You can save money on your heating and cooling bills by simply resetting your thermostat when you are asleep or away from home. You can do this automatically without sacrificing comfort by installing an automatic setback or programmable thermostat.
Using a programmable thermostat, you can adjust the times you turn on the heating or air-conditioning according to a pre-set schedule. Programmable thermostats can store and repeat multiple daily settings (six or more temperature settings a day) that you can manually override without affecting the rest of the daily or weekly program.
General Thermostat Operation
You can easily save energy in the winter by setting the thermostat to 68°F while you're awake and setting it lower while you're asleep or away from home. By turning your thermostat back 10° to 15° for 8 hours, you can save 5% to 15% a year on your heating bill -- a savings of as much as 1% for each degree if the setback period is eight hours long. The percentage of savings from setback is greater for buildings in milder climates than for those in more severe climates.
In the summer, you can follow the same strategy with central air conditioning by keeping your house warmer than normal when you are away, and setting the thermostat to 78°F (26°C) only when you are at home and need cooling. Although thermostats can be adjusted manually, programmable thermostats will avoid any discomfort by returning temperatures to normal before you wake or return home.
A common misconception associated with thermostats is that a furnace works harder than normal to warm the space back to a comfortable temperature after the thermostat has been set back, resulting in little or no savings. In fact, as soon as your house drops below its normal temperature, it will lose energy to the surrounding environment more slowly. The lower the interior temperature, the slower the heat loss. So the longer your house remains at the lower temperature, the more energy you save, because your house has lost less energy than it would have at the higher temperature. The same concept applies to raising your thermostat setting in the summer -- a higher interior temperature will slow the flow of heat into your house, saving energy on air conditioning. Check out our home heating infographic to learn more about how heating systems and thermostats interact.
Limitations for Homes with Heat Pumps, Electric Resistance Heating, Steam Heat, and Radiant Floor Heat
Programmable thermostats are generally not recommended for heat pumps. In its cooling mode, a heat pump operates like an air conditioner, so turning up the thermostat (either manually or with a programmable thermostat) will save energy and money. But when a heat pump is in its heating mode, setting back its thermostat can cause the unit to operate inefficiently, thereby canceling out any savings achieved by lowering the temperature setting. Maintaining a moderate setting is the most cost-effective practice. Recently, however, some companies have begun selling specially designed programmable thermostats for heat pumps, which make setting back the thermostat cost-effective. These thermostats typically use special algorithms to minimize the use of backup electric resistance heat systems.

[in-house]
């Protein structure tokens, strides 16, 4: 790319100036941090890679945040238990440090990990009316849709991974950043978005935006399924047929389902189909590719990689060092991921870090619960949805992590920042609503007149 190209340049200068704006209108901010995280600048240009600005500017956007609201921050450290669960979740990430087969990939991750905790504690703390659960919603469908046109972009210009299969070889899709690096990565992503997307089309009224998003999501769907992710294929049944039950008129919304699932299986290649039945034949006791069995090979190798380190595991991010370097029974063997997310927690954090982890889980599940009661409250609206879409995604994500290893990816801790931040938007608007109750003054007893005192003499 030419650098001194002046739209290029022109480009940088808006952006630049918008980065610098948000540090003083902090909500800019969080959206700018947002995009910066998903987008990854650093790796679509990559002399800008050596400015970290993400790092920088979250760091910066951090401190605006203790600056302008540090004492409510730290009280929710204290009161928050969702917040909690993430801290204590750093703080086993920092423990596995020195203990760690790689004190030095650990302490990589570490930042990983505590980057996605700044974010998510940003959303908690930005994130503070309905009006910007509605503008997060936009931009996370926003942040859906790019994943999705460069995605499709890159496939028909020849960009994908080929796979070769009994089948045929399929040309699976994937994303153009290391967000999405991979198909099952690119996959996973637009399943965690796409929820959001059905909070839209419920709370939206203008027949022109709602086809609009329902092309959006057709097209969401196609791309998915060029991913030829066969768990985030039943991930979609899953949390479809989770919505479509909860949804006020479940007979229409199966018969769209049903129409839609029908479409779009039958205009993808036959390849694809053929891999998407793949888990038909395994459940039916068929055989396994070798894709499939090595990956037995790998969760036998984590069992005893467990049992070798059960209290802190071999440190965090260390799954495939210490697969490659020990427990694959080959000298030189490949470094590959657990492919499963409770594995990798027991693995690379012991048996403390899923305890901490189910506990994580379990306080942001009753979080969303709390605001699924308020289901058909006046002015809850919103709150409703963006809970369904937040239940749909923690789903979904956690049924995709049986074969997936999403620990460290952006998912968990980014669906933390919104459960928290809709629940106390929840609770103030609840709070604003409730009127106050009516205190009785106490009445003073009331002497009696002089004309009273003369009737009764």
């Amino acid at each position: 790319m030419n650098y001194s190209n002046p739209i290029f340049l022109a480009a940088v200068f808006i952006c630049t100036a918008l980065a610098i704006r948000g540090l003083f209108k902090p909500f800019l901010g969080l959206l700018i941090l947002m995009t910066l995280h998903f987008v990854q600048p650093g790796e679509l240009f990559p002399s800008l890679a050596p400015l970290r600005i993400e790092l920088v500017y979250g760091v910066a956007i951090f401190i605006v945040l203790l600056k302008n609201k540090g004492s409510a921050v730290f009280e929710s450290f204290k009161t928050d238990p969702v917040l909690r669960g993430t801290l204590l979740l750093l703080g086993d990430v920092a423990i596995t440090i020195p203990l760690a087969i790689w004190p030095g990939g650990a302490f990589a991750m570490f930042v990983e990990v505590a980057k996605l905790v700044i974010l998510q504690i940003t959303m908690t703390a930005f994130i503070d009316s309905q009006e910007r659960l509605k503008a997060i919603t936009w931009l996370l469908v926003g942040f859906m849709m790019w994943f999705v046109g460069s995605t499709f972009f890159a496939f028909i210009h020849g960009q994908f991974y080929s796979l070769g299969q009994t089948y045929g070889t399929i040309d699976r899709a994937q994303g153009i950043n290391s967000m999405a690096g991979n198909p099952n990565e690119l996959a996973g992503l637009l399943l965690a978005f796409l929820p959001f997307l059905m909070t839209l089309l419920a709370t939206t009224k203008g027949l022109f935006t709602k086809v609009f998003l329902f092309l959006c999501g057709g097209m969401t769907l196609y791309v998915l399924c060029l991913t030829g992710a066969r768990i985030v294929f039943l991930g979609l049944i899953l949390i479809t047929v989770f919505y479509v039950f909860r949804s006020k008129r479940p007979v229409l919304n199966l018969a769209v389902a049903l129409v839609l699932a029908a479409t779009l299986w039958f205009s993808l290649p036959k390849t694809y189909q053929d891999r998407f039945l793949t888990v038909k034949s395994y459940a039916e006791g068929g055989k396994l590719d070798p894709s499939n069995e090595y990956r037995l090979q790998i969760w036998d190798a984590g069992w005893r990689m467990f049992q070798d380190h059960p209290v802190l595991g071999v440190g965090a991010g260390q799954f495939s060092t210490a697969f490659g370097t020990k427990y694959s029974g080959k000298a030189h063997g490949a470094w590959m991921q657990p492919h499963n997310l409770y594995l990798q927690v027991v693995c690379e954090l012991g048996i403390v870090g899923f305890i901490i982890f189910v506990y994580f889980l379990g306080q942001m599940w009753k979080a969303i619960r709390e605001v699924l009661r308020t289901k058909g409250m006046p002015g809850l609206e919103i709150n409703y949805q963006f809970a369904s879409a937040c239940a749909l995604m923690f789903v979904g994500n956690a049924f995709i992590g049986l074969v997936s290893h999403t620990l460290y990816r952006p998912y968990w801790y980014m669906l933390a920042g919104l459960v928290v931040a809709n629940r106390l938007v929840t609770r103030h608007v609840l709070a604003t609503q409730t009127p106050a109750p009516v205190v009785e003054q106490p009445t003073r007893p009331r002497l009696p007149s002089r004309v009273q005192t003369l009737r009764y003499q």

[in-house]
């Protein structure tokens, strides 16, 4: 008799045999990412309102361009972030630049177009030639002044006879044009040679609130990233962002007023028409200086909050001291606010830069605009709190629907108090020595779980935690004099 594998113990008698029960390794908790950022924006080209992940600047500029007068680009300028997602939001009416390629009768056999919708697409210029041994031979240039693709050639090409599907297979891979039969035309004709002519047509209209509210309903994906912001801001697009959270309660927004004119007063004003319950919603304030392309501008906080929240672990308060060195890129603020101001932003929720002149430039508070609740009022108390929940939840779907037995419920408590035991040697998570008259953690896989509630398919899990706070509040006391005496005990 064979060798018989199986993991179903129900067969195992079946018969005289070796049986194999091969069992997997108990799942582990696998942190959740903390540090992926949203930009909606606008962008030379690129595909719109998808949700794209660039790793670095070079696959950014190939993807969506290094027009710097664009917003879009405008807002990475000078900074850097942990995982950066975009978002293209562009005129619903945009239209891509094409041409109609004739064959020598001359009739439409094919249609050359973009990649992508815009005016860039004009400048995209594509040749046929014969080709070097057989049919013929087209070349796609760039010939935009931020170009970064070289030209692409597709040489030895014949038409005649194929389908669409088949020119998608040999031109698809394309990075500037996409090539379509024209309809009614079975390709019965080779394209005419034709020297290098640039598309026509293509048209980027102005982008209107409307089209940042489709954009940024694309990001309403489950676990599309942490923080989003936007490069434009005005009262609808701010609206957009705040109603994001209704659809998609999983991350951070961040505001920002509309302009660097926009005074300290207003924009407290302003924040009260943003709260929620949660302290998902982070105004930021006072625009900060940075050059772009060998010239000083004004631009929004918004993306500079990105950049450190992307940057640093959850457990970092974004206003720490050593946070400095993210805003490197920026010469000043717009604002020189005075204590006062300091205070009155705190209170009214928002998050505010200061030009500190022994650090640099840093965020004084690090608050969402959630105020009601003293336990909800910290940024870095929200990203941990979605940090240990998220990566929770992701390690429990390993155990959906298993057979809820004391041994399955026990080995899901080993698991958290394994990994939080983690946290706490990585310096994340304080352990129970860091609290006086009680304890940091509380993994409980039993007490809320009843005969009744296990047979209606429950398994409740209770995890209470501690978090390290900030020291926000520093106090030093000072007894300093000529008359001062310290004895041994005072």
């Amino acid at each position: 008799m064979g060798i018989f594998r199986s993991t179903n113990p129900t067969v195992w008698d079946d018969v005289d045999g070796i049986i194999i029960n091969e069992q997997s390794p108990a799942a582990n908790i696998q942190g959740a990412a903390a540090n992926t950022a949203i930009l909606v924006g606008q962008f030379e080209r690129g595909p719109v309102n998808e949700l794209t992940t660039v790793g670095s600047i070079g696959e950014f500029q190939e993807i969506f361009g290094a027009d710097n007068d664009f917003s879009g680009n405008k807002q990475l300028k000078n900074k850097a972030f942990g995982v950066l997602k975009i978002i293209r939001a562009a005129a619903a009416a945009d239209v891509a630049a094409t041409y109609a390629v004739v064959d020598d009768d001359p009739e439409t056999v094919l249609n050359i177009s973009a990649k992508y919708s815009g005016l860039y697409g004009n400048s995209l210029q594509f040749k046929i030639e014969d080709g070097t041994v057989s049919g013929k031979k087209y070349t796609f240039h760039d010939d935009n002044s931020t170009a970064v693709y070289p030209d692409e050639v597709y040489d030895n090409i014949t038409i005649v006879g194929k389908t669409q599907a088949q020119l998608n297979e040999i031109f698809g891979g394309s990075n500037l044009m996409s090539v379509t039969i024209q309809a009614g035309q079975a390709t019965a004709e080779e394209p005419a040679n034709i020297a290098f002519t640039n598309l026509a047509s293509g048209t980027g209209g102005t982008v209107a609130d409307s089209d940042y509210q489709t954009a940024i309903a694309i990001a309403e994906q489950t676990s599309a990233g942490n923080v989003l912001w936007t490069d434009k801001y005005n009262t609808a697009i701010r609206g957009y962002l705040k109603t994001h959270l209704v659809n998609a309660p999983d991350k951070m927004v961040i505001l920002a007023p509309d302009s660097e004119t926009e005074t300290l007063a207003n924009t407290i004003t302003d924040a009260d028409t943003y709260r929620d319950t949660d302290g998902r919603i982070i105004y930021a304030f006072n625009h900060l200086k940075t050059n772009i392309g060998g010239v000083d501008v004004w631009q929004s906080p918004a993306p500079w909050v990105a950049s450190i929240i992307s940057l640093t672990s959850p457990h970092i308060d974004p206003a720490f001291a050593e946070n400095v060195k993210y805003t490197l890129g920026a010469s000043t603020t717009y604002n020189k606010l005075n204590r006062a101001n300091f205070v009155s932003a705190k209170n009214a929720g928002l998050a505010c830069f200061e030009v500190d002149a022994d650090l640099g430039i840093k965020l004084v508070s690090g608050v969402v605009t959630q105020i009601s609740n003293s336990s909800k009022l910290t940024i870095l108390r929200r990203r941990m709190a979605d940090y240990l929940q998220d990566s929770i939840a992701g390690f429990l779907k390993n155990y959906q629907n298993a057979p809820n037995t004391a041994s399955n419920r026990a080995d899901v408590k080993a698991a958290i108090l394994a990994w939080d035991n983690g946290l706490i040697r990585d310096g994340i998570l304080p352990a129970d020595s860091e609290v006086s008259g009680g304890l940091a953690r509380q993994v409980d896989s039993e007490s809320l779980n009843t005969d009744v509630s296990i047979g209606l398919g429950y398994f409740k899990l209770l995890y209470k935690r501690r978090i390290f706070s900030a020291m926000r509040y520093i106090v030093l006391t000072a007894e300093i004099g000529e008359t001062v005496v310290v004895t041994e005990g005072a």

Electric resistance systems, such as electric baseboard heating, require thermostats capable of directly controlling 120-volt or 240-volt circuits. Only a few companies manufacture line-voltage programmable thermostats.
The slow response time -- up to several hours -- of steam heating and radiant floor heating systems leads some people to suggest that setback is inappropriate for these systems. However, some manufacturers now offer thermostats that track the performance of your heating system to determine when to turn it on in order to achieve comfortable temperatures at your programmed time.
Alternately, a normal programmable thermostat can be set to begin its cool down well before you leave or go to bed and return to its regular temperature two or three hours before you wake up or return home. This may require some guesswork at first, but with a little trial and error you can still save energy while maintaining a comfortable home.
Choosing and Programming a Programmable Thermostat
Most programmable thermostats are either digital, electromechanical, or some mixture of the two. Digital thermostats offer the most features in terms of multiple setback settings, overrides, and adjustments for daylight savings time, but may be difficult for some people to program. Electromechanical systems often involve pegs or sliding bars and are relatively simple to program.
When programming your thermostat, consider when you normally go to sleep and wake up. If you prefer to sleep at a cooler temperature during the winter, you might want to start the temperature setback a bit ahead of the time you actually go to bed. Also consider the schedules of everyone in the household. If there is a time during the day when the house is unoccupied for four hours or more, it makes sense to adjust the temperature during those periods.
The location of your thermostat can affect its performance and efficiency. Read the manufacturer's installation instructions to prevent "ghost readings" or unnecessary furnace or air conditioner cycling. To operate properly, a thermostat must be on an interior wall away from direct sunlight, drafts, doorways, skylights, and windows. It should be located where natural room air currents–warm air rising, cool air sinking–occur. Furniture will block natural air movement, so do not place pieces in front of or below your thermostat. Also make sure your thermostat is conveniently located for programming.
Source: U.S. Department of Energy